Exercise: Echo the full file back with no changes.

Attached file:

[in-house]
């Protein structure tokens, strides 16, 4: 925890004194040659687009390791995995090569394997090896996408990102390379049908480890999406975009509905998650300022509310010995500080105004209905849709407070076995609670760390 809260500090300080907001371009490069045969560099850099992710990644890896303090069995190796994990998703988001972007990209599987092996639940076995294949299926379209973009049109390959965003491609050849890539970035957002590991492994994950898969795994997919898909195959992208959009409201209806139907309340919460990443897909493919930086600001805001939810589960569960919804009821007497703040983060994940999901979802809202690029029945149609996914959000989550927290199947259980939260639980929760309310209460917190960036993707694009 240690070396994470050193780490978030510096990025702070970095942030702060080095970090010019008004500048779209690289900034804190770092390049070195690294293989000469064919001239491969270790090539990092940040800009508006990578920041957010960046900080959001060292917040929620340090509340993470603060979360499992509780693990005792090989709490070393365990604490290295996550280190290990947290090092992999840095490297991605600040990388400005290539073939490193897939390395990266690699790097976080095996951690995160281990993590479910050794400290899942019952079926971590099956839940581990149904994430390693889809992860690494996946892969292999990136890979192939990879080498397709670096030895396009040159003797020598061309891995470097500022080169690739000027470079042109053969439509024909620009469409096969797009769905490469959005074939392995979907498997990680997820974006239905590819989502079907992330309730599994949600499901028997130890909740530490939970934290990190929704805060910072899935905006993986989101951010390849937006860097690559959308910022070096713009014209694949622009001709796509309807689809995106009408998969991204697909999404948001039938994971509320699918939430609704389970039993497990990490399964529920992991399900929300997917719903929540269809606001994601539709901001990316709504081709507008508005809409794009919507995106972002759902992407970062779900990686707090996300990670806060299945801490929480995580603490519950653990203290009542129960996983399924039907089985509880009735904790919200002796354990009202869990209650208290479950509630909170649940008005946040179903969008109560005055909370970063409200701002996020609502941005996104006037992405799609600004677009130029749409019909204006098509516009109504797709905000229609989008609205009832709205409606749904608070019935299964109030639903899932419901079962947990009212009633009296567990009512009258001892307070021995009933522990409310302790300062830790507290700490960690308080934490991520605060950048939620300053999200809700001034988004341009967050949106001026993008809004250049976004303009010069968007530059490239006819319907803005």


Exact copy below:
[in-house]
């Protein structure tokens, strides 16, 4: 925890004194040659687009390791995995090569394997090896996408990102390379049908480890999406975009509905998650300022509310010995500080105004209905849709407070076995609670760390 809260500090300080907001371009490069045969560099850099992710990644890896303090069995190796994990998703988001972007990209599987092996639940076995294949299926379209973009049109390959965003491609050849890539970035957002590991492994994950898969795994997919898909195959992208959009409201209806139907309340919460990443897909493919930086600001805001939810589960569960919804009821007497703040983060994940999901979802809202690029029945149609996914959000989550927290199947259980939260639980929760309310209460917190960036993707694009 240690070396994470050193780490978030510096990025702070970095942030702060080095970090010019008004500048779209690289900034804190770092390049070195690294293989000469064919001239491969270790090539990092940040800009508006990578920041957010960046900080959001060292917040929620340090509340993470603060979360499992509780693990005792090989709490070393365990604490290295996550280190290990947290090092992999840095490297991605600040990388400005290539073939490193897939390395990266690699790097976080095996951690995160281990993590479910050794400290899942019952079926971590099956839940581990149904994430390693889809992860690494996946892969292999990136890979192939990879080498397709670096030895396009040159003797020598061309891995470097500022080169690739000027470079042109053969439509024909620009469409096969797009769905490469959005074939392995979907498997990680997820974006239905590819989502079907992330309730599994949600499901028997130890909740530490939970934290990190929704805060910072899935905006993986989101951010390849937006860097690559959308910022070096713009014209694949622009001709796509309807689809995106009408998969991204697909999404948001039938994971509320699918939430609704389970039993497990990490399964529920992991399900929300997917719903929540269809606001994601539709901001990316709504081709507008508005809409794009919507995106972002759902992407970062779900990686707090996300990670806060299945801490929480995580603490519950653990203290009542129960996983399924039907089985509880009735904790919200002796354990009202869990209650208290479950509630909170649940008005946040179903969008109560005055909370970063409200701002996020609502941005996104006037992405799609600004677009130029749409019909204006098509516009109504797709905000229609989008609205009832709205409606749904608070019935299964109030639903899932419901079962947990009212009633009296567990009512009258001892307070021995009933522990409310302790300062830790507290700490960690308080934490991520605060950048939620300053999200809700001034988004341009967050949106001026993008809004250049976004303009010069968007530059490239006819319907803005």